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Facebook, Google, and Microsoft team up to pacify fears about AI

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Along with Amazon and IBM

Five of the world’s largest technology companies have come together to shed light on the ongoing development of artificial intelligence. The entities involved are Facebook, Google and its DeepMind subsidiary, Amazon, Microsoft, and IBM, and the group's new nonprofit organization will grow to include a number of AI research groups and academics. Announced today, the coalition will be known as the Partnership on AI and it will be co-chaired by Microsoft Research chief Eric Horvitz and DeepMind co-founder Mustafa Suleyman. Apple is in talks with the group, but has not yet decided to join the organization.

The partnership has two main focuses. The first will be educating the public about AI, especially as the technology becomes more deeply embedded in everyday life, threatening to automate human labor and take over complex tasks like driving vehicles. The second is to ensure some of the industry’s biggest players are collaborating on AI best practices and receiving input from non-corporate experts. Those include philosophers and ethicists dedicated to complex questions about machine intelligence in life-threatening situations like health care and transportation.

The Partnership on AI wants to educate the public on the technology's benefits

"The reason we all work on AI is because we passionately believe its ability to transform our world," Suleyman said today in a conference call with members of the media. "The positive impact of AI will depend not only on the quality of our algorithms, but the on the amount of public discussion ... to ensure AI is understood by and benefits as many people as possible."

Horvitz says recent hyperbole concerning AI's threats amounted to an "echo chamber of anxiety," and that is one factor that pushed him and his colleagues to form the nonprofit. Also looming is the possibility of government regulation that may slow down AI developments. "Questions come up about the transparency of our systems and the ability for us to explain ourselves," Horvitz said, highlighting the possibility of human bias finding its way into algorithms. "The best way forward is with an inclusiveness and open dialogue." He added that the partnership is not opposed to including government bodies or working with public agencies.

"The best way forward is with an open dialogue."

Horvitz and Suleyman are inviting any tech company, research group, and nonprofit to join the partnership, and leadership will be shared equally among both corporate founding members and non-corporate participants. In the coming months, the group expects to announce these new members, and it has already begun discussions with organizations like the Elon Musk-backed nonprofit OpenAI and the Association for the Advancement of Artificial Intelligence. While details on what the partnership will look like are sparse, Horvitz says the group plans to begin holding meetings very soon and publishing details of those get-togethers online.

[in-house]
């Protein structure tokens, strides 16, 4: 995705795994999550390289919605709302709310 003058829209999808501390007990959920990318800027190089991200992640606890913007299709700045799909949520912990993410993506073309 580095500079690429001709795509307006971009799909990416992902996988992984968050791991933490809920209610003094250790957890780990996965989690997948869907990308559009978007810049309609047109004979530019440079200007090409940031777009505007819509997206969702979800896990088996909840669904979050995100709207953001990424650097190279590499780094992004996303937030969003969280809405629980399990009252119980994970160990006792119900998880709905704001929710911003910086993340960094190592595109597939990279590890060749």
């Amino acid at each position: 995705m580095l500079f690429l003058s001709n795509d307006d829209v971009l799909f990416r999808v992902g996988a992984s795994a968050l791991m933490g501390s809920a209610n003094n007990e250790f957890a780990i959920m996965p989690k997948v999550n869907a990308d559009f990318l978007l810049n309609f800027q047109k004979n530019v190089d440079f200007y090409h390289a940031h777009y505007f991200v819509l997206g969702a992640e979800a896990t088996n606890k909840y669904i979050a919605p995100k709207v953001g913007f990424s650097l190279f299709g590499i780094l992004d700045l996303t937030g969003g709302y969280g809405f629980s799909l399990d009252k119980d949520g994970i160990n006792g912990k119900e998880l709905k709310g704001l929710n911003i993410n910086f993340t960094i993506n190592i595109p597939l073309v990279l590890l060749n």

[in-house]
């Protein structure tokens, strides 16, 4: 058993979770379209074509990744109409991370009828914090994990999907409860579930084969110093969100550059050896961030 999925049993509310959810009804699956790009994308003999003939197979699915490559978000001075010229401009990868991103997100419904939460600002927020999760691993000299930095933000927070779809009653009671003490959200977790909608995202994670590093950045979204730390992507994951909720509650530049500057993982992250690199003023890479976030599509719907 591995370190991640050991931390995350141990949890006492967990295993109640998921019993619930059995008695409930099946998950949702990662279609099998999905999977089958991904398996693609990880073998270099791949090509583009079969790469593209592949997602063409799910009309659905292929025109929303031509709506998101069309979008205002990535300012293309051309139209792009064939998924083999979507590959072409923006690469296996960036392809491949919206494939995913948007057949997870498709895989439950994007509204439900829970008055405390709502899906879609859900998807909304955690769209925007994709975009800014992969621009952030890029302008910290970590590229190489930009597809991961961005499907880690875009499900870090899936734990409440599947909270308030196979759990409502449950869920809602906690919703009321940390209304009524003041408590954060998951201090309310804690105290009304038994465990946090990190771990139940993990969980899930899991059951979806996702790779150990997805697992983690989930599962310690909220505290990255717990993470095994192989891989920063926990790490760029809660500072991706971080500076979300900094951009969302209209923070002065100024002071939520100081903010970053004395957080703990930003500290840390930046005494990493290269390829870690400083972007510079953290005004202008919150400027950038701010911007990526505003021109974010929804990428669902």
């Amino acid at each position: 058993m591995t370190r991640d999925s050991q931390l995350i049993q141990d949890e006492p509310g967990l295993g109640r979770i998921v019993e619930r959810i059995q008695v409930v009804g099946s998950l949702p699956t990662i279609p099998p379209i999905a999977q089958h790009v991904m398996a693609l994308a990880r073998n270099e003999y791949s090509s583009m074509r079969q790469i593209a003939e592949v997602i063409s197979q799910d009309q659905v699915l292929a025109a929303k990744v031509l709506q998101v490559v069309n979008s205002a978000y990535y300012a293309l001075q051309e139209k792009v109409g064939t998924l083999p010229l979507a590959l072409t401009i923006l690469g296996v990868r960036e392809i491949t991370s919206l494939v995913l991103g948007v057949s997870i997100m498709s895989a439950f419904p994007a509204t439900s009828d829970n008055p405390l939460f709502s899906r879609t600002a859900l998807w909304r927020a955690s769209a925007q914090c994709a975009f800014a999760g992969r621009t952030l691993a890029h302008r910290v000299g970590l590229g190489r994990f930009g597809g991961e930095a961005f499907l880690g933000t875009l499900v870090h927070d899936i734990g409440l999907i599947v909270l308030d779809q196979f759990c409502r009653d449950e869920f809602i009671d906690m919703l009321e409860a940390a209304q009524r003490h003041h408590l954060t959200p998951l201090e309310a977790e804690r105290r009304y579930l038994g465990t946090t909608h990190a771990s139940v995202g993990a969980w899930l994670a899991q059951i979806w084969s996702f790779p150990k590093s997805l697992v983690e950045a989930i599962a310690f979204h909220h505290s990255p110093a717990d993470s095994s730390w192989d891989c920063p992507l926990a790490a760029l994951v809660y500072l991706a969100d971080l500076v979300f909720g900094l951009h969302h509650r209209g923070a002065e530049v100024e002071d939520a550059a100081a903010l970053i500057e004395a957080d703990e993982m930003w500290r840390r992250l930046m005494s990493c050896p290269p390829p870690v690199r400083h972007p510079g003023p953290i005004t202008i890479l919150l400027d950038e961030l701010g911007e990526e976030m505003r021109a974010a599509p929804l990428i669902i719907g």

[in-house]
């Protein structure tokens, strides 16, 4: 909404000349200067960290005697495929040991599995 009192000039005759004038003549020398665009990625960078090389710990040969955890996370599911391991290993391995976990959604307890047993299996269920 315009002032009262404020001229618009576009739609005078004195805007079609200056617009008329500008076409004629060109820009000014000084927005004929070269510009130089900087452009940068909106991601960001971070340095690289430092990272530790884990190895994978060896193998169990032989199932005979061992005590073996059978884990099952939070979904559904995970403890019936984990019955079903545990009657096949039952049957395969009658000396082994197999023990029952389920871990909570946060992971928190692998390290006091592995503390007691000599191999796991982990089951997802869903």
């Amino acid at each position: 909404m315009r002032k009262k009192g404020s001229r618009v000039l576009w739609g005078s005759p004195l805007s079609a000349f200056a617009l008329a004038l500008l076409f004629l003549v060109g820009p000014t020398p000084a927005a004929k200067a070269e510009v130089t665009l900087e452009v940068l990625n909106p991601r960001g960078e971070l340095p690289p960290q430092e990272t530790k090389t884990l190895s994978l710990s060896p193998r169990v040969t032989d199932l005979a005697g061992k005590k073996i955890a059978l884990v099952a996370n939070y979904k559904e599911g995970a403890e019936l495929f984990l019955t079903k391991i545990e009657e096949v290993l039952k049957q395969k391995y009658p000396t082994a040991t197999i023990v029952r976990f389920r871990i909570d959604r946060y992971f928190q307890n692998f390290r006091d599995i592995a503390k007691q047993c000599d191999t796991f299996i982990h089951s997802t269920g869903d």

In a list of tenets posted to the Partnership on AI's new website, the group outlined eight main principles to help guide its discussions. Those include obvious goodwill measures like "we will educate and listen to the public" and "we strive to create a culture of cooperation, openness, and trust." Others openly acknowledge the tricky nature of working on such transformative technology without the necessary input of more public-minded experts. "We are committed to open research and dialogue on the ethical, social, economic, and legal implications of AI," reads the second tenet.

The partnership cannot and won't try to police AI research

However, some appear to veer into the territory of self-regulation. The sixth item on the list of tenets includes statements like protecting user privacy and, "Opposing development and use of AI technologies that would violate international conventions on human rights, and promoting safeguards and technologies that do no harm." This would appear to include automated weapons systems and surveillance operations, yet it's unclear how the coalition would compel members not to work on government contracts with defense agencies or contribute to AI-based policing technologies.

When pressed on whether the partnership seeks to self-govern the field, Horvitz, Suleyman, and other representatives were quick to point out that the group is in no way a regulatory body. It is also incapable of policing how the world decides to develop AI systems, even with much of the research open source and available for anyone to use. Instead, the group hopes to set an example it hopes the industry will follow. "We’re really not here to serve those kinds of functions," Suleyman said. "We’re here to learn from one another about things that are working well and not working well, and to be open about the areas of work we’re struggling on."